Online Learning Surged in the Pandemic, but Companies Have Plans to Maintain Momentum


April 21, 2021




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(HACKETTSTOWN, New Jersey) — Thousands enrolled online to learn how British royalty influenced fashion over the last 500 years. Despite nowhere to travel to, tens of millions tried to learn a new language. Others shelled out $79 to understand more about depression. And nearly 100,000 people signed up to learn how to teach online.

As the pandemic ignited a global lockdown, millions turned to online apps and platforms to learn anything from a new language to how to bake bread. The migration marked a catastrophic shift in learning. But as vaccines roll out across the globe, “normalcy” is beginning to feel possible again. To keep up the momentum, edtech companies are banking on tailored learning experiences geared towards people whose job or education was impacted by the COVID-19 pandemic, even as the world strives to leave the pandemic in the past.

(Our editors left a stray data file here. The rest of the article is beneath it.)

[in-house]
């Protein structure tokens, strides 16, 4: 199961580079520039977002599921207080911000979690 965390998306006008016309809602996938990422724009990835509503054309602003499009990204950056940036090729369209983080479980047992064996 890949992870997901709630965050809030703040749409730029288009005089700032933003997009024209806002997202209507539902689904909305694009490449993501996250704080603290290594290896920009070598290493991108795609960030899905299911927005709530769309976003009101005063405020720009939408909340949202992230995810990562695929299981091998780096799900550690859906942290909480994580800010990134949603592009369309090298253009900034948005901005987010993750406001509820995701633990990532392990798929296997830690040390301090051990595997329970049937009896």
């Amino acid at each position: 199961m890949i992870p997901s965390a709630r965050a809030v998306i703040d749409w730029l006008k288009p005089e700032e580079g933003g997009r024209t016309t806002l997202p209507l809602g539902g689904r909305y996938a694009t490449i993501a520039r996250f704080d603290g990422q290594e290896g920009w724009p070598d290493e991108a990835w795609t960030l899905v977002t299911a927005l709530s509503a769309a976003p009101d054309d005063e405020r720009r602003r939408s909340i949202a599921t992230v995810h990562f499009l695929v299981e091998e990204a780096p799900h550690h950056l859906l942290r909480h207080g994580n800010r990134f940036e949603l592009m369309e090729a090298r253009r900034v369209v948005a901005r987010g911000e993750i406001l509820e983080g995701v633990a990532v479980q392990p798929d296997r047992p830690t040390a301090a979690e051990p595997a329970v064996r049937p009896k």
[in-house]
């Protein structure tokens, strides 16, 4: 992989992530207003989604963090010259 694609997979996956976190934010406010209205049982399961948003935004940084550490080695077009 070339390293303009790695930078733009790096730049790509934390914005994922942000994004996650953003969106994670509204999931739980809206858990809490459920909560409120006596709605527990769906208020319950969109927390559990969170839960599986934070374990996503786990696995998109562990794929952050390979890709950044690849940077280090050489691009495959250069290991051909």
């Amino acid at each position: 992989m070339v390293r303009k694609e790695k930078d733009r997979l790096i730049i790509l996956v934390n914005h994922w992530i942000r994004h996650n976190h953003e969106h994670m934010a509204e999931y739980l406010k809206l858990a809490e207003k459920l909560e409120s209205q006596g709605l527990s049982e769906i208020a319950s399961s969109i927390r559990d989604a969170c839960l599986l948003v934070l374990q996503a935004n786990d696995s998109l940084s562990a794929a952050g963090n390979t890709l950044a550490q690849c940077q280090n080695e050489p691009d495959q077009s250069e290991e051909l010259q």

“This period, in my view, has philosophically driven people to examine their existence,” said Dr. Sanjay Sarma, Vice President for Open Learning at MIT and author of Grasp: The Science Transforming How We Learn. “Human introspection has really kicked in.”

Record breaking numbers

Duolingo, an online and app-based language learning platform that boasts more than 500 million total users, said 30 million people signed up between March 11 and April 30, 2020, as lockdown restrictions ramped up—a 67 percent increase from that same period in 2019.